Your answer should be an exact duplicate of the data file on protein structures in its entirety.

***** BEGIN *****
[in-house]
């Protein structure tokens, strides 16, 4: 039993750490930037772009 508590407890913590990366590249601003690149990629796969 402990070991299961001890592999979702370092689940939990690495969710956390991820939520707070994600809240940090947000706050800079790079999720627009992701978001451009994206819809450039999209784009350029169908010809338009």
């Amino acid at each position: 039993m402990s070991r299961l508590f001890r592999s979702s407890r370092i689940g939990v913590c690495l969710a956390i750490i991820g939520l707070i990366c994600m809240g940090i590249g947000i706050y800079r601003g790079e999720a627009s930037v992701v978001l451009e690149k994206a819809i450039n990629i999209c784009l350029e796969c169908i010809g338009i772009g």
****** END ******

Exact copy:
[in-house]
């Protein structure tokens, strides 16, 4: 039993750490930037772009 508590407890913590990366590249601003690149990629796969 402990070991299961001890592999979702370092689940939990690495969710956390991820939520707070994600809240940090947000706050800079790079999720627009992701978001451009994206819809450039999209784009350029169908010809338009």
């Amino acid at each position: 039993m402990s070991r299961l508590f001890r592999s979702s407890r370092i689940g939990v913590c690495l969710a956390i750490i991820g939520l707070i990366c994600m809240g940090i590249g947000i706050y800079r601003g790079e999720a627009s930037v992701v978001l451009e690149k994206a819809i450039n990629i999209c784009l350029e796969c169908i010809g338009i772009g």